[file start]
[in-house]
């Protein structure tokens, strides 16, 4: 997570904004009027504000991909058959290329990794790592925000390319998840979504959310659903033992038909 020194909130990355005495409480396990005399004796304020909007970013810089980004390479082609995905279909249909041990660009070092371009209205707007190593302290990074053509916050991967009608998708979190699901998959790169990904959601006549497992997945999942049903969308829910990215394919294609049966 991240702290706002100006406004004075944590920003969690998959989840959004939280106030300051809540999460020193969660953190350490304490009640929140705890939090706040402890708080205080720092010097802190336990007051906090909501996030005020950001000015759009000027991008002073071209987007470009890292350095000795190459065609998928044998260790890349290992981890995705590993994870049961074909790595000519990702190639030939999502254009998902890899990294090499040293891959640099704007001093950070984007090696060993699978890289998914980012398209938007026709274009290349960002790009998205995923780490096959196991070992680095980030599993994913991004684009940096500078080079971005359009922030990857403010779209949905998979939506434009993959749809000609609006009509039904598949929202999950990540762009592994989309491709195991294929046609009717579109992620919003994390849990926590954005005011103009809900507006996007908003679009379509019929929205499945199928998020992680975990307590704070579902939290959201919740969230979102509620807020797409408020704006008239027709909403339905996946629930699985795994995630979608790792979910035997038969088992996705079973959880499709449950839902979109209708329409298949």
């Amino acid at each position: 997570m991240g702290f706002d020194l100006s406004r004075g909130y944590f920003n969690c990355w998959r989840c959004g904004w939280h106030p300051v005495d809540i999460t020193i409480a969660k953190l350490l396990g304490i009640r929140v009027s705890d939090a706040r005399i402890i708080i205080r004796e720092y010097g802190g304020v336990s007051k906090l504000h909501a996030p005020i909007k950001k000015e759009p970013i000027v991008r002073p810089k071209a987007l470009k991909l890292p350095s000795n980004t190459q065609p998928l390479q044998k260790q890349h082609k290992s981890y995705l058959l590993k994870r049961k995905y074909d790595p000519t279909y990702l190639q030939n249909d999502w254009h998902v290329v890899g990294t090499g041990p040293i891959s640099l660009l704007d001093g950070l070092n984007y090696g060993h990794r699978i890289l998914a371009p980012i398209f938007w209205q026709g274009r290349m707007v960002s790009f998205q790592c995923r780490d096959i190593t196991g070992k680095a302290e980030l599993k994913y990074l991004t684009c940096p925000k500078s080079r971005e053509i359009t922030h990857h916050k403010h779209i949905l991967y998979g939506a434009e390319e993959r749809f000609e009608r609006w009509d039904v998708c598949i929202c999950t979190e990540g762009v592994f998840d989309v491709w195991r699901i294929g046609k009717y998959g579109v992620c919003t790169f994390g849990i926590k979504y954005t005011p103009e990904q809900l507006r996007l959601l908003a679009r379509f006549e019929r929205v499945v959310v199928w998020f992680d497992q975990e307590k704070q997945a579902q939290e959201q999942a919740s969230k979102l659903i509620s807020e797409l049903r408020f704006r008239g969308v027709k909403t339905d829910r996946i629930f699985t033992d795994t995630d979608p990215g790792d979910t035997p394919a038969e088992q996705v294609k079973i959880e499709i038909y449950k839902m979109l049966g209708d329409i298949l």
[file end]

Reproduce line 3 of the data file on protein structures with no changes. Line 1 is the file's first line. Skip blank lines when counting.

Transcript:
């Amino acid at each position: 997570m991240g702290f706002d020194l100006s406004r004075g909130y944590f920003n969690c990355w998959r989840c959004g904004w939280h106030p300051v005495d809540i999460t020193i409480a969660k953190l350490l396990g304490i009640r929140v009027s705890d939090a706040r005399i402890i708080i205080r004796e720092y010097g802190g304020v336990s007051k906090l504000h909501a996030p005020i909007k950001k000015e759009p970013i000027v991008r002073p810089k071209a987007l470009k991909l890292p350095s000795n980004t190459q065609p998928l390479q044998k260790q890349h082609k290992s981890y995705l058959l590993k994870r049961k995905y074909d790595p000519t279909y990702l190639q030939n249909d999502w254009h998902v290329v890899g990294t090499g041990p040293i891959s640099l660009l704007d001093g950070l070092n984007y090696g060993h990794r699978i890289l998914a371009p980012i398209f938007w209205q026709g274009r290349m707007v960002s790009f998205q790592c995923r780490d096959i190593t196991g070992k680095a302290e980030l599993k994913y990074l991004t684009c940096p925000k500078s080079r971005e053509i359009t922030h990857h916050k403010h779209i949905l991967y998979g939506a434009e390319e993959r749809f000609e009608r609006w009509d039904v998708c598949i929202c999950t979190e990540g762009v592994f998840d989309v491709w195991r699901i294929g046609k009717y998959g579109v992620c919003t790169f994390g849990i926590k979504y954005t005011p103009e990904q809900l507006r996007l959601l908003a679009r379509f006549e019929r929205v499945v959310v199928w998020f992680d497992q975990e307590k704070q997945a579902q939290e959201q999942a919740s969230k979102l659903i509620s807020e797409l049903r408020f704006r008239g969308v027709k909403t339905d829910r996946i629930f699985t033992d795994t995630d979608p990215g790792d979910t035997p394919a038969e088992q996705v294609k079973i959880e499709i038909y449950k839902m979109l049966g209708d329409i298949l």